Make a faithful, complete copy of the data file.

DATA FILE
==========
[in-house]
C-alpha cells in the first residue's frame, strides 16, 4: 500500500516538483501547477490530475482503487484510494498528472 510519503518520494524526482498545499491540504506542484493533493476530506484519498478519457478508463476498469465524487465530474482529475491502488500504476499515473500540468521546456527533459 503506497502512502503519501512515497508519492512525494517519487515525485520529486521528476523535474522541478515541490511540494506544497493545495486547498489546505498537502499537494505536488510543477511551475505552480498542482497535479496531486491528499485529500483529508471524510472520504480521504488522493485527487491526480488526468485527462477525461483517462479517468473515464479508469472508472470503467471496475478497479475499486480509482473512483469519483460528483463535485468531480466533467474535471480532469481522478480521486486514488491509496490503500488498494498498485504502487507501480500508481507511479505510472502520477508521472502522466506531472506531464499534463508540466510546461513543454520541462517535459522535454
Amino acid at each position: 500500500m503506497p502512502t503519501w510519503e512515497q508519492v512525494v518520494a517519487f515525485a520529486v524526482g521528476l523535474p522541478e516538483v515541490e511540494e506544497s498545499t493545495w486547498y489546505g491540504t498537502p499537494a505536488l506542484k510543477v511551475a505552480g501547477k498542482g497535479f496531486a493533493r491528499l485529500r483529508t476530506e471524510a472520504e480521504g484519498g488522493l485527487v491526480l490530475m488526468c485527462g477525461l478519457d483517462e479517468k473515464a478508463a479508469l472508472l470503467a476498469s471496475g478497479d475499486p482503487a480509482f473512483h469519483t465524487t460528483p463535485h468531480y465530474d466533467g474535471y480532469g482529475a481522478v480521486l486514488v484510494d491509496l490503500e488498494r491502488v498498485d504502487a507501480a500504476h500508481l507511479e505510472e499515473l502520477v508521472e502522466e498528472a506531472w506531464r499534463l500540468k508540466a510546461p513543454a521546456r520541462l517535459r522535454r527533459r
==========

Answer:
[in-house]
C-alpha cells in the first residue's frame, strides 16, 4: 500500500516538483501547477490530475482503487484510494498528472 510519503518520494524526482498545499491540504506542484493533493476530506484519498478519457478508463476498469465524487465530474482529475491502488500504476499515473500540468521546456527533459 503506497502512502503519501512515497508519492512525494517519487515525485520529486521528476523535474522541478515541490511540494506544497493545495486547498489546505498537502499537494505536488510543477511551475505552480498542482497535479496531486491528499485529500483529508471524510472520504480521504488522493485527487491526480488526468485527462477525461483517462479517468473515464479508469472508472470503467471496475478497479475499486480509482473512483469519483460528483463535485468531480466533467474535471480532469481522478480521486486514488491509496490503500488498494498498485504502487507501480500508481507511479505510472502520477508521472502522466506531472506531464499534463508540466510546461513543454520541462517535459522535454
Amino acid at each position: 500500500m503506497p502512502t503519501w510519503e512515497q508519492v512525494v518520494a517519487f515525485a520529486v524526482g521528476l523535474p522541478e516538483v515541490e511540494e506544497s498545499t493545495w486547498y489546505g491540504t498537502p499537494a505536488l506542484k510543477v511551475a505552480g501547477k498542482g497535479f496531486a493533493r491528499l485529500r483529508t476530506e471524510a472520504e480521504g484519498g488522493l485527487v491526480l490530475m488526468c485527462g477525461l478519457d483517462e479517468k473515464a478508463a479508469l472508472l470503467a476498469s471496475g478497479d475499486p482503487a480509482f473512483h469519483t465524487t460528483p463535485h468531480y465530474d466533467g474535471y480532469g482529475a481522478v480521486l486514488v484510494d491509496l490503500e488498494r491502488v498498485d504502487a507501480a500504476h500508481l507511479e505510472e499515473l502520477v508521472e502522466e498528472a506531472w506531464r499534463l500540468k508540466a510546461p513543454a521546456r520541462l517535459r522535454r527533459r